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The Lowly Nail As High Tech Marvel

When the M-Street area began to be developed in the early 1900s, the technology of home construction using cheap, mass-produced "wire nails" and power-sawn dimensional lumber was only about fifty years old. The shapes and styles of our homes could not exist in their familiar form today without the revolution in nail manufacturing which occurred in the 1870's.

three types of nails This illustration shows three types of nails:
(a) the hand-wrought nail tapers on four sides (before 1800);
(b) the cut-nail tapers on two opposite sides (mid-1800s);
(c) the machine-made wire nail has a circular shank and tapers continuously (late 1800s thru today).


From the time of the ancient Romans, right up to the early 1800's, nails were made by hand, one by one, by specially skilled blacksmiths. The first hand-wrought nails in America were imported from England. However, by the late 1600's, rolling and slitting mills were built throughout the American colonies. These mills produced rectangular rods of malleable iron several feet long and about a quarter of an inch thick. The "nail rods" were cut and forged by hand into nails.

In order to make a single nail, the blacksmith heated one end of the nail rod in his forge and then hammered all four sides (on the anvil) to the thickness and taper required. He then inserted the pointed end in a swage block, cut the rod, and hammered down the projecting blunt end to form the nailhead.

Many varieties and sizes of nails were wrought in this manner, ranging from huge spikes for shipbuilding to small nails for securing moldings and brass trim on furniture.

Hand-wrought nails were strong and tough and had long lives. The purity of the iron and the density of the texture (produced by hand forging) made them highly resistant to rust and dampness.

Because of the time, effort and skill required to produce each nail, nails were a very precious commodity. The same nails were used again and again, for as long as possible. Nobody ever knowingly discarded a nail.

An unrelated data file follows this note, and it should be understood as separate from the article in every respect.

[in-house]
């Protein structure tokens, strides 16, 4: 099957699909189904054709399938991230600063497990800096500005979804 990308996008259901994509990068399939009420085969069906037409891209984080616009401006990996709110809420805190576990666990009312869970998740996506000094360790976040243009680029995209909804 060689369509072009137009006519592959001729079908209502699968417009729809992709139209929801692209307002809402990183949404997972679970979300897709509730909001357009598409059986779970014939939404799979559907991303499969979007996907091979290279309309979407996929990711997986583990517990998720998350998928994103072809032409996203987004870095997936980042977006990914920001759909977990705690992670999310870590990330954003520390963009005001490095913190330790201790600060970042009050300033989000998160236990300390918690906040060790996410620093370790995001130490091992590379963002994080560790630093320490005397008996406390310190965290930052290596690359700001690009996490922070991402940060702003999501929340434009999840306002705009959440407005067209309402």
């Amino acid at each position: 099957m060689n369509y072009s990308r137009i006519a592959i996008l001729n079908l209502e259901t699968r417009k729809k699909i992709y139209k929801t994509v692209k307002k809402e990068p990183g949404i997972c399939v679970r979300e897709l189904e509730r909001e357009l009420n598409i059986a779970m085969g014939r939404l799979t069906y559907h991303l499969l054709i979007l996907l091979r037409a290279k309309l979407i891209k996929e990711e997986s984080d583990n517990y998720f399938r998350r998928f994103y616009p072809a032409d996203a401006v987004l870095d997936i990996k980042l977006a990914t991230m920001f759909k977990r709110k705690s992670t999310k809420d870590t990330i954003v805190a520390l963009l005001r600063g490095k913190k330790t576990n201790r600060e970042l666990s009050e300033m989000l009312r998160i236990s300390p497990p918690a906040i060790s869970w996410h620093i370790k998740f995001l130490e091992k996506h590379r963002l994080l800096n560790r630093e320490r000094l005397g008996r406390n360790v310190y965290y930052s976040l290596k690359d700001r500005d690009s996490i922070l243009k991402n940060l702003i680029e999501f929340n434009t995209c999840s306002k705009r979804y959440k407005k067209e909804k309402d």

Nails were too valuable to be used in the "framing" of a house. The structural elements of a house were huge timbers connected by elaborate mostise-and tenon joints.


All nails were entirely hand forged until almost 1800. The growing industrialization of that time produced a new technology, the "cut nail." The machine-produced cut-nail was much cheaper to make than the hand-wrought nail. Cut-nails replaced wrought nails for most applications by the early 1800's.

The form of the cut-nail was a rectangular tapering shank of iron. The nail was not hammered into a point by hand, but was tapered by a single angle cut across a plate of iron.

Nails began as a strip of plate iron, several feet in length, about 2.25 inches wide and usually about 0.1 inch thick. The blacksmith slid the strip into a cutter which clipped off the end of the iron plate crosswise into narrow tapering rectangular slices (the nails). The taper of the cut produced the point of the nail.

Before 1825, the nail head was made by dropping the freshly cut piece into a slotted clamp or vise, and then spreading the larger projecting end with a hammer. About 1825, machinery was invented to speed up the production of cut-nails by combining the cutting and hammering operations in one machine. Factory-made nails became available in much larger quantities than ever before.

However, the new type of nail was brittle. It could not compete with the strength of the old-style forged nail for such things as gates, doors, wagon bodies and boats. Nails for these applications were still hand forged for another century.


The modern, machine-made steel wire nail with its round head and circular shank made its general appearance in America in about 1870. It was manufactured earlier in Europe, but American wire nail machinery was not perfected until the 1860's.

The new nail-making machinery was a high-tech wonder of its time. The 1876 Centennial Exhibition in Philadelphia included displays of the amazing new machines.


Availability of the cheap cut nails helped give birth to a transformation in American homebuilding; and the transformation was strengthened by the advent of the even cheaper and stronger wire-nails. In today's world, every American homeowner expects his home to be built out of "two by fours", and other dimensional lumber, as if this technology always existed. But this cheap and affordable method of homebuilding was only made possible by the shift away from precious hand-forged nails toward the strong, cheap, flexible nails which we take so much for granted in our modern world.

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